Tuesday, July 13, 2010


A few days later, I got a call from Emily's pediatrician & she said that Emily's EEG showed abnormal brain activity/seizure activity. She referred us to a pediatric neurologist. He ordered another EEG. After the second EEG, we went to see the neurologist. He was very concerned that Emily could be having Infantile Spasms. These are a specific type of seizure seen in infants & children. With these seizures comes developmental regression & a specific pattern on the EEG. These seizures can be very serious & need immediate treatment that can include hospitalization to administer medication, which can include a daily injection. I was so completely overwhelmed with this information. Before we went to the appointment I was thinking, "Emmie has seizures, just give her some medication". If it were only that easy!!!

The doctor decided to admit Emily into the Epilepsy Monitoring Unit (EMU) for 24 hours at the hospital. During this time Emily would have constant EEG & video monitoring. The goal was to catch as many seizure events as possible. Every time I saw an event I was supposed to press a button & a doctor or nurse would check Emily & also mark the EEG. The doctor would then compare the video with the brain activity on the EEG.

This situation was extremely overwhelming for me. I was worried about Emily. I wanted Eric with me! I needed his help making decisions for our little girl. I needed his support & I wanted us to go through this together. I was worried about Aidan. What was I going to do with him? Who would stay with him? He already worries about Daddy being away & gets nervous when he is away from me for too long. Luckily, Aidan was in school at the time so I didn't have to worry about him during the day. I am so grateful to my mom for coming to help out. Mema to the rescue! She stayed with me & Emmie in the hospital. She also stayed overnight with Emmie. I thought it would be best to stay with Aidan & get him to school the next day. The regular routine is always best for him. He was worried about his sister. I told Aidan that Emmie was getting a check up. I took him to visit her at the hospital so he could see that she was OK.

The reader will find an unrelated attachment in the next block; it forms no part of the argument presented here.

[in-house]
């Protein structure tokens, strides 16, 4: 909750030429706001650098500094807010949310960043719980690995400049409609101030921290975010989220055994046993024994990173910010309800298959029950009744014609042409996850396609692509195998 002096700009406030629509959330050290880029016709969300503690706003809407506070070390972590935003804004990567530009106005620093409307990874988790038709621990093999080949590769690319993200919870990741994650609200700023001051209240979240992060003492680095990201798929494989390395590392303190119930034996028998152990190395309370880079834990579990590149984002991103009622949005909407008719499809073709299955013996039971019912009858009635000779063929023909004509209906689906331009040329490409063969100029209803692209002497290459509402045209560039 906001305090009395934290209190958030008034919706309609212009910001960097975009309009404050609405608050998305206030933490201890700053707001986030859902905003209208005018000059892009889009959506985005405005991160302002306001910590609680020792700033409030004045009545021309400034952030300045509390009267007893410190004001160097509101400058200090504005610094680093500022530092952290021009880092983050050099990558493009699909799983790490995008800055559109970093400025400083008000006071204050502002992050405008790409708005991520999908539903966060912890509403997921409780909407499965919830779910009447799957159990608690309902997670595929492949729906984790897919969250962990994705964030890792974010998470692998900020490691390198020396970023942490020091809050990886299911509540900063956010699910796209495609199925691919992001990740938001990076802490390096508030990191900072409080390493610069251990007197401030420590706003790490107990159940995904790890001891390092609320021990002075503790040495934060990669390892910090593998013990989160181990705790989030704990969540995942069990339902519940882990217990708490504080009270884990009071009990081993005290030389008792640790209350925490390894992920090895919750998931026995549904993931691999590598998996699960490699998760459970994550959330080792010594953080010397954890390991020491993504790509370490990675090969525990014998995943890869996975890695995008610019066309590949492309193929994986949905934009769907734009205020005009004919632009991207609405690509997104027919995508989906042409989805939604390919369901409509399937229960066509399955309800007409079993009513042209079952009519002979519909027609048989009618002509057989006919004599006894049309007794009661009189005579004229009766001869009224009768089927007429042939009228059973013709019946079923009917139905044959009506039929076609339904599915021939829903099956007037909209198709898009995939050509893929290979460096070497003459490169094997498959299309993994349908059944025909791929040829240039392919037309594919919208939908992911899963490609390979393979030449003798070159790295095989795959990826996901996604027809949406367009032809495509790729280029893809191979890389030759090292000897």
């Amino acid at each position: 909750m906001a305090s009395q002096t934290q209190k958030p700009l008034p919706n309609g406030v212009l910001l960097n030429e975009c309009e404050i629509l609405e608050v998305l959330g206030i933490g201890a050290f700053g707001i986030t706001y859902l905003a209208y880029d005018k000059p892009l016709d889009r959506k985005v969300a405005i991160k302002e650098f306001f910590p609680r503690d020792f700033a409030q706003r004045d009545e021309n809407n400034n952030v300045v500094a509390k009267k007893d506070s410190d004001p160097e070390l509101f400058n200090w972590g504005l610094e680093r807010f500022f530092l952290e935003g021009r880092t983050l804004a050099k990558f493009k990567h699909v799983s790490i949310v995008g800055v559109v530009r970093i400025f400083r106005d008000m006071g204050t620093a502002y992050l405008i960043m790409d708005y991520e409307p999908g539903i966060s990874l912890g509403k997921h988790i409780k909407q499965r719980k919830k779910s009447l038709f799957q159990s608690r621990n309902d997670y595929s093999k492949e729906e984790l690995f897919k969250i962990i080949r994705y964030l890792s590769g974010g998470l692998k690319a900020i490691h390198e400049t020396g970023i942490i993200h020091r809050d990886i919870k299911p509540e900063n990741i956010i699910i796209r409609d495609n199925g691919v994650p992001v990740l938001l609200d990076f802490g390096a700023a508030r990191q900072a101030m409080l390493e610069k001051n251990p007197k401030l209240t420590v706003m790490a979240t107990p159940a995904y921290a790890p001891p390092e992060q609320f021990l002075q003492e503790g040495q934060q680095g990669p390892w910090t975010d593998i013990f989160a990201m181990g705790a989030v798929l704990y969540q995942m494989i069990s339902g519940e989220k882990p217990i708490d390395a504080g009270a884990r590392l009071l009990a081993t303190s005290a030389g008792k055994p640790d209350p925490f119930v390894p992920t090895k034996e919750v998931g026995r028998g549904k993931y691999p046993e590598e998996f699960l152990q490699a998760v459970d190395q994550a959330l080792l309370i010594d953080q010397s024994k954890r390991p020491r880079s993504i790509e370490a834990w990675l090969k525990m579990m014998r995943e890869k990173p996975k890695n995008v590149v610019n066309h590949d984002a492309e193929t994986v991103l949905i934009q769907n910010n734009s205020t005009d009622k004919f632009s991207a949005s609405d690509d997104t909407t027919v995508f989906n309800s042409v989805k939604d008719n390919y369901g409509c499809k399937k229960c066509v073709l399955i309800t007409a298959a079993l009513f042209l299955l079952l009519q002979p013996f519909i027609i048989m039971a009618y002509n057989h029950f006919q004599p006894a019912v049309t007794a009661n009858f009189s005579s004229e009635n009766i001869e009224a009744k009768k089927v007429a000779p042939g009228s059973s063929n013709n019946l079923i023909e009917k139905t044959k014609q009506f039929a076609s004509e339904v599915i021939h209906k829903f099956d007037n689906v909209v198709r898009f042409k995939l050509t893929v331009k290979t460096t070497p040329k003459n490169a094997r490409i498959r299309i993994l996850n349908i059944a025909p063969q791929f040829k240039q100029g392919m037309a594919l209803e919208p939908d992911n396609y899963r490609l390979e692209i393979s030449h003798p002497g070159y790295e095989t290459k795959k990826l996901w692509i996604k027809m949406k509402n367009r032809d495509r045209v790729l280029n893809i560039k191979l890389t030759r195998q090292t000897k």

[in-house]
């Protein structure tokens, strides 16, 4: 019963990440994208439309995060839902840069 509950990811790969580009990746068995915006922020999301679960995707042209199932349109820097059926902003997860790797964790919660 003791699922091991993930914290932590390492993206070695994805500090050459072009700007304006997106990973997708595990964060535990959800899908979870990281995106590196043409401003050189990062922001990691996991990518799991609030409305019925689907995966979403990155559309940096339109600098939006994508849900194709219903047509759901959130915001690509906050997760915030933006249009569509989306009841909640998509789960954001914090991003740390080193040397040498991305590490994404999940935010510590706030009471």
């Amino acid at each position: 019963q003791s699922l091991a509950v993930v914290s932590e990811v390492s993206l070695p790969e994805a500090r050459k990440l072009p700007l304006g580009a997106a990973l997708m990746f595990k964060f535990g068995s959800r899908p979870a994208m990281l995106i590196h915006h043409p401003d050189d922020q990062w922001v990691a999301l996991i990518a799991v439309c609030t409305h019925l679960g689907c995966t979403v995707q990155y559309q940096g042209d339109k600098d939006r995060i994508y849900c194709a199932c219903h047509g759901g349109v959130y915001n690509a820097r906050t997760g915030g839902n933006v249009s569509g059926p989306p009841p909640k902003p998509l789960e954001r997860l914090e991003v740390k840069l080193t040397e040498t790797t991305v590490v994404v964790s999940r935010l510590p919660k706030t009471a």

Once again, Emily had to have 22 electrodes glued to her head. This time the nurse used a paste & an air gun to get them on. It was very traumatic for Emmie, me & my mom. Our sweet, happy girl was screaming at the top of her lungs & crying her little heart out. It was heartbreaking to watch. It wasn't hurting her, but the noise terrified her & she felt some pressure on her head.

After Emmie was hooked up the nurse put a blue backpack on her. This contained all of the wires & helped to keep them out of Emmie's way. Emmie was able to move around, eat, sleep, sit up & we were able to hold her & put her on the floor. She looked like she had a head wound from the war with a big gauze bandage wrapped around her head & all of the wires coming out. My poor girl!! Emmie was still her happy self.

The hospital had a room where we could check out toys for Emmie. A clown stopped by for a visit & made a purple rose for Mommy. Therapy dogs came by to cheer us all up. In a small way, it helped to make the situation a little better.

During Emmie's stay, my mom & I found ourselves pressing the button more times than we wanted. TOO MANY SEIZURES!!! Emmie had about 20 seizures while we were there. We learned that Emmie was having more seizures than we thought. There were times when she would stare into space...seizure! Sometimes she made a snorting noise...seizure!! Sometimes she would make funny faces...seizure!!! not all of the episodes were visible. After consulting with 4 other doctors, the neurologist concluded that Emily was not having Infantile Spasms & diagnosed her with Epilepsy...a kick to my gut!! Another thing on my plate..the worry, the stress, more appointments, another diagnosis...dear God!!! WHY???? Why my little girl? She already has so much working against her. Please don't give her something else!!!!!!!

The doctor prescribed a medication for Emily, Zonisamide, 25 mg, once/day. The medication would hopefully get the seizures under control & ultimately stop them. It sounds so simple, right?!?! Little did I know this would only be the beginning of a very long process.....

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